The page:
The Superintendent of Grand Bassa County, Janjay Baikpeh, has expressed satisfaction over the development taking place at the ArcelorMittal Liberia hospital in Buchanan.
Speaking Thursday at the end of a tour of the hospital’s facilities, Superintendent Baikpeh said the level of work being done at the hospital will improve the quality of health services, which he described as hope for more and better solutions for the company’s workforce and residents of Grand Bassa.
ArcelorMittal Liberia has embarked on a major renovation of its Buchanan Hospital to increase the capacity and improve on the quality of services it provides. The improvement drive includes a massive renovation of its Operation theatre, increasing the number of bed space as well as its staff capacity, and investment in advanced medical technologies.
Superintendent Baikpeh hailed ArcelorMittal Liberia for the on-going effort and encouraged the management to continue doing more to impact the lives of Liberians, especially those residing in the operational areas of the company.
“As a county leadership, we are interested in the hospital being opened to the public. So, we thought it wise that we stop by to see the level of work being done, and we saw great improvements, for which we want to appreciate ArcelorMittal,” he said.
The superintendent promised to brief the county’s legislative caucus about the improvements taking place, and to further engage the company, through dialogue, to open the facilities up to the public to buttress the government’s hospital there. “You cannot have this done while we still have people struggling out there to find ways to get healthcare,” the superintendent stated.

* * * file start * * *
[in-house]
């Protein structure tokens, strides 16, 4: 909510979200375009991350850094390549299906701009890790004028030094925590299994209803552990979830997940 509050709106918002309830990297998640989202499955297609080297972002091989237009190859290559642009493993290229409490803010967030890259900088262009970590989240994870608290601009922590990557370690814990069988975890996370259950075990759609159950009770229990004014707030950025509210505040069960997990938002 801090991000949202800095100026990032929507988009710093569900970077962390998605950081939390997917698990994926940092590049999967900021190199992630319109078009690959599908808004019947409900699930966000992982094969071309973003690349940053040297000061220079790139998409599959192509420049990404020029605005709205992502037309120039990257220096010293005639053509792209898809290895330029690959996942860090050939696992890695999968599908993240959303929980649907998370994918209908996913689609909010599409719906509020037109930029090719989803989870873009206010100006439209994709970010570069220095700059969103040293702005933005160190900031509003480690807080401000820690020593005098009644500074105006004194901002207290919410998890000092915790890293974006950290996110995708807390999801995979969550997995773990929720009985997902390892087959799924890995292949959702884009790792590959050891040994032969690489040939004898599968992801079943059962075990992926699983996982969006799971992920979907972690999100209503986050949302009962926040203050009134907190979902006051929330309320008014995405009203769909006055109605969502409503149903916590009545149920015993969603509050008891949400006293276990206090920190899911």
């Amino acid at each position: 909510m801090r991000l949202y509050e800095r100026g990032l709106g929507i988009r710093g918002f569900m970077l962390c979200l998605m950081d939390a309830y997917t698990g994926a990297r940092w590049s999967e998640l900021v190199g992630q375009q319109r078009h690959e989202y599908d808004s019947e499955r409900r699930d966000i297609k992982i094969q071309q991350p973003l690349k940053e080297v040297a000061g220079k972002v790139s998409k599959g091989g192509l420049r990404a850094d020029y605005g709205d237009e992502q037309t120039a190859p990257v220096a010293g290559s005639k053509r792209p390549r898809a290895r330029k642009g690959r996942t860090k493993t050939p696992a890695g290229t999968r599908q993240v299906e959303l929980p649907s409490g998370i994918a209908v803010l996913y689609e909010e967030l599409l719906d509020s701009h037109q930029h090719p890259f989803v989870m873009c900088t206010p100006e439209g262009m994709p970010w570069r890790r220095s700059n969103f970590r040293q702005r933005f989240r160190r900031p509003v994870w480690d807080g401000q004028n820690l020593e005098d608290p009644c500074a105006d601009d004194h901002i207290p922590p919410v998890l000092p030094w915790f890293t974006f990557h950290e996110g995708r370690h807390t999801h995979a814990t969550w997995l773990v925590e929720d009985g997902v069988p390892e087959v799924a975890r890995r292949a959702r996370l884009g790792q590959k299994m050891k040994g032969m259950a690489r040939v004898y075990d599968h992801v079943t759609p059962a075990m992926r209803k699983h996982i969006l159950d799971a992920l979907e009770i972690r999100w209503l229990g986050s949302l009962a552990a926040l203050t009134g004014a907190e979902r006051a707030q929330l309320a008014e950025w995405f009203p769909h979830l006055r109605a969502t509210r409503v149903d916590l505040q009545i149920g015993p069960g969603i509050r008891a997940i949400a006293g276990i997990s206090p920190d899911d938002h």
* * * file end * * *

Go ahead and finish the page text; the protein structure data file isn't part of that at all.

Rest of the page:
ArcelorMittal Liberia’s Chief Medical Officer, Dr. Garfee Williams, thanked Superintendent Baikpeh for the visit to the hospital, and assured that with the on-going improvements there will be an increased in capacity for additional services.
Dr. Williams said while there has been no announcement officially declaring the hospital opened to the public, people who have sought medical care there have not been turned away because they are not employees of ArcelorMittal Liberia.
“We have no reason not to open up to the public. I think the biggest issue will be around ensuring that our quantifications are proper because, as it is, our procurement is based on staff and their dependents. So, if it’s opened to the public and the access and utilization go up, we will require more drugs for the additional services,” Dr. Williams explained.